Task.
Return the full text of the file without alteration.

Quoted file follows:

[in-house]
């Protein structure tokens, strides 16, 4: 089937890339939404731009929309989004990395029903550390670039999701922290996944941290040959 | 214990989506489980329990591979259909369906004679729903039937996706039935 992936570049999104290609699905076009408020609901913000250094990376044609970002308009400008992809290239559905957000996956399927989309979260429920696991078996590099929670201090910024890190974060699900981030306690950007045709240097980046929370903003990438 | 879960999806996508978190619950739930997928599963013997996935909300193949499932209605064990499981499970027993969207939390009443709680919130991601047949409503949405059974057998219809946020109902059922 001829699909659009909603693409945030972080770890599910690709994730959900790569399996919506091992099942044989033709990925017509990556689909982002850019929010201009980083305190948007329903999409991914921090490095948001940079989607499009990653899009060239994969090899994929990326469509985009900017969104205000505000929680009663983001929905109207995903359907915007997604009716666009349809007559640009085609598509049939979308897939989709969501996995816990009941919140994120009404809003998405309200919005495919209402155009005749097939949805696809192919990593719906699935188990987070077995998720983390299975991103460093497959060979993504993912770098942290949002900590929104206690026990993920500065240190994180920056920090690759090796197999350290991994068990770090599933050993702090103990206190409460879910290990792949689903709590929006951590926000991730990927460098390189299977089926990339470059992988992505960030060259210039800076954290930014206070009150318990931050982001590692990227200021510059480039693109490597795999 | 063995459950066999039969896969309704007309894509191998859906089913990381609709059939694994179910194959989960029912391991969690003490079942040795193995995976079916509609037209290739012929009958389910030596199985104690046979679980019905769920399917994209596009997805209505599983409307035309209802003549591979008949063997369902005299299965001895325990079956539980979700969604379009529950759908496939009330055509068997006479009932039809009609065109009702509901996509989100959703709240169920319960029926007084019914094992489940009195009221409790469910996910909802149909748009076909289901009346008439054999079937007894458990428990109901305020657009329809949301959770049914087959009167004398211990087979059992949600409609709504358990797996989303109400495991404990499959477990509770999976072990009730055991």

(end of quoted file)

[in-house]
């Protein structure tokens, strides 16, 4: 089937890339939404731009929309989004990395029903550390670039999701922290996944941290040959 | 214990989506489980329990591979259909369906004679729903039937996706039935 992936570049999104290609699905076009408020609901913000250094990376044609970002308009400008992809290239559905957000996956399927989309979260429920696991078996590099929670201090910024890190974060699900981030306690950007045709240097980046929370903003990438 | 879960999806996508978190619950739930997928599963013997996935909300193949499932209605064990499981499970027993969207939390009443709680919130991601047949409503949405059974057998219809946020109902059922 001829699909659009909603693409945030972080770890599910690709994730959900790569399996919506091992099942044989033709990925017509990556689909982002850019929010201009980083305190948007329903999409991914921090490095948001940079989607499009990653899009060239994969090899994929990326469509985009900017969104205000505000929680009663983001929905109207995903359907915007997604009716666009349809007559640009085609598509049939979308897939989709969501996995816990009941919140994120009404809003998405309200919005495919209402155009005749097939949805696809192919990593719906699935188990987070077995998720983390299975991103460093497959060979993504993912770098942290949002900590929104206690026990993920500065240190994180920056920090690759090796197999350290991994068990770090599933050993702090103990206190409460879910290990792949689903709590929006951590926000991730990927460098390189299977089926990339470059992988992505960030060259210039800076954290930014206070009150318990931050982001590692990227200021510059480039693109490597795999 | 063995459950066999039969896969309704007309894509191998859906089913990381609709059939694994179910194959989960029912391991969690003490079942040795193995995976079916509609037209290739012929009958389910030596199985104690046979679980019905769920399917994209596009997805209505599983409307035309209802003549591979008949063997369902005299299965001895325990079956539980979700969604379009529950759908496939009330055509068997006479009932039809009609065109009702509901996509989100959703709240169920319960029926007084019914094992489940009195009221409790469910996910909802149909748009076909289901009346008439054999079937007894458990428990109901305020657009329809949301959770049914087959009167004398211990087979059992949600409609709504358990797996989303109400495991404990499959477990509770999976072990009730055991």